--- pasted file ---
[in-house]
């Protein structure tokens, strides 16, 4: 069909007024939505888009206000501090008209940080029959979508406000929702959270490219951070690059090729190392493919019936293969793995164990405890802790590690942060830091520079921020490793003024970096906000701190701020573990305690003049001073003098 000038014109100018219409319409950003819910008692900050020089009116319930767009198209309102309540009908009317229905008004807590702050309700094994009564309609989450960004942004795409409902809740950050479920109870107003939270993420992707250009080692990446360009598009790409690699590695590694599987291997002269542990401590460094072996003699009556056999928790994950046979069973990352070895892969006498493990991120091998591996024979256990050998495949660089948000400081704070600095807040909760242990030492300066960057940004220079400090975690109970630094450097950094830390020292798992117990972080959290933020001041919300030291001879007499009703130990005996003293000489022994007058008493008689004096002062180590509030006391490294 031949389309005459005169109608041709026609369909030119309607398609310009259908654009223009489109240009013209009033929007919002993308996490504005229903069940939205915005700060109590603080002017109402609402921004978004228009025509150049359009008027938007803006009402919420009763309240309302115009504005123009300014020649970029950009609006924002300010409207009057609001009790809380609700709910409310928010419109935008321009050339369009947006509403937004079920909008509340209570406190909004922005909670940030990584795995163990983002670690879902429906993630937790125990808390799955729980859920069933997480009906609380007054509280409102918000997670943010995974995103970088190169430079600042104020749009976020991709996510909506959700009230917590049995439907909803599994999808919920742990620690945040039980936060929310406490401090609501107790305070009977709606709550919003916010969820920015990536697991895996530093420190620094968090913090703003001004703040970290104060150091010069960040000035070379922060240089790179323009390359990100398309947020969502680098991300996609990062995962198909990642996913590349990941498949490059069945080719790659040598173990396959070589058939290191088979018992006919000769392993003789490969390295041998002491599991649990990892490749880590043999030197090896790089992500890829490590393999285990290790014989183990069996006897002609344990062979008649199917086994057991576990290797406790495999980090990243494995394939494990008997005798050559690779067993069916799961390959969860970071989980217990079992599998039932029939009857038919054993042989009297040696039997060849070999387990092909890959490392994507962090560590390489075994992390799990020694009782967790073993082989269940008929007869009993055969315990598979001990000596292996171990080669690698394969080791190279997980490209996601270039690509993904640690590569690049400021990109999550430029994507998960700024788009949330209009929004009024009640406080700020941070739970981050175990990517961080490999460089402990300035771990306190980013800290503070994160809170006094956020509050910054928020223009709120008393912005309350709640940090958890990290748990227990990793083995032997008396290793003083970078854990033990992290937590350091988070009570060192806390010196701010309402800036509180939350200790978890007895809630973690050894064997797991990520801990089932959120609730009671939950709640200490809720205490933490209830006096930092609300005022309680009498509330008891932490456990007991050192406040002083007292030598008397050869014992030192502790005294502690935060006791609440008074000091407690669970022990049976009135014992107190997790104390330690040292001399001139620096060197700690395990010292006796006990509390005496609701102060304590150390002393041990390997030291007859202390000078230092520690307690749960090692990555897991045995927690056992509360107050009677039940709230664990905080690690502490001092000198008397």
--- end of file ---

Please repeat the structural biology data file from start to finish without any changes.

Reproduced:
[in-house]
């Protein structure tokens, strides 16, 4: 069909007024939505888009206000501090008209940080029959979508406000929702959270490219951070690059090729190392493919019936293969793995164990405890802790590690942060830091520079921020490793003024970096906000701190701020573990305690003049001073003098 000038014109100018219409319409950003819910008692900050020089009116319930767009198209309102309540009908009317229905008004807590702050309700094994009564309609989450960004942004795409409902809740950050479920109870107003939270993420992707250009080692990446360009598009790409690699590695590694599987291997002269542990401590460094072996003699009556056999928790994950046979069973990352070895892969006498493990991120091998591996024979256990050998495949660089948000400081704070600095807040909760242990030492300066960057940004220079400090975690109970630094450097950094830390020292798992117990972080959290933020001041919300030291001879007499009703130990005996003293000489022994007058008493008689004096002062180590509030006391490294 031949389309005459005169109608041709026609369909030119309607398609310009259908654009223009489109240009013209009033929007919002993308996490504005229903069940939205915005700060109590603080002017109402609402921004978004228009025509150049359009008027938007803006009402919420009763309240309302115009504005123009300014020649970029950009609006924002300010409207009057609001009790809380609700709910409310928010419109935008321009050339369009947006509403937004079920909008509340209570406190909004922005909670940030990584795995163990983002670690879902429906993630937790125990808390799955729980859920069933997480009906609380007054509280409102918000997670943010995974995103970088190169430079600042104020749009976020991709996510909506959700009230917590049995439907909803599994999808919920742990620690945040039980936060929310406490401090609501107790305070009977709606709550919003916010969820920015990536697991895996530093420190620094968090913090703003001004703040970290104060150091010069960040000035070379922060240089790179323009390359990100398309947020969502680098991300996609990062995962198909990642996913590349990941498949490059069945080719790659040598173990396959070589058939290191088979018992006919000769392993003789490969390295041998002491599991649990990892490749880590043999030197090896790089992500890829490590393999285990290790014989183990069996006897002609344990062979008649199917086994057991576990290797406790495999980090990243494995394939494990008997005798050559690779067993069916799961390959969860970071989980217990079992599998039932029939009857038919054993042989009297040696039997060849070999387990092909890959490392994507962090560590390489075994992390799990020694009782967790073993082989269940008929007869009993055969315990598979001990000596292996171990080669690698394969080791190279997980490209996601270039690509993904640690590569690049400021990109999550430029994507998960700024788009949330209009929004009024009640406080700020941070739970981050175990990517961080490999460089402990300035771990306190980013800290503070994160809170006094956020509050910054928020223009709120008393912005309350709640940090958890990290748990227990990793083995032997008396290793003083970078854990033990992290937590350091988070009570060192806390010196701010309402800036509180939350200790978890007895809630973690050894064997797991990520801990089932959120609730009671939950709640200490809720205490933490209830006096930092609300005022309680009498509330008891932490456990007991050192406040002083007292030598008397050869014992030192502790005294502690935060006791609440008074000091407690669970022990049976009135014992107190997790104390330690040292001399001139620096060197700690395990010292006796006990509390005496609701102060304590150390002393041990390997030291007859202390000078230092520690307690749960090692990555897991045995927690056992509360107050009677039940709230664990905080690690502490001092000198008397």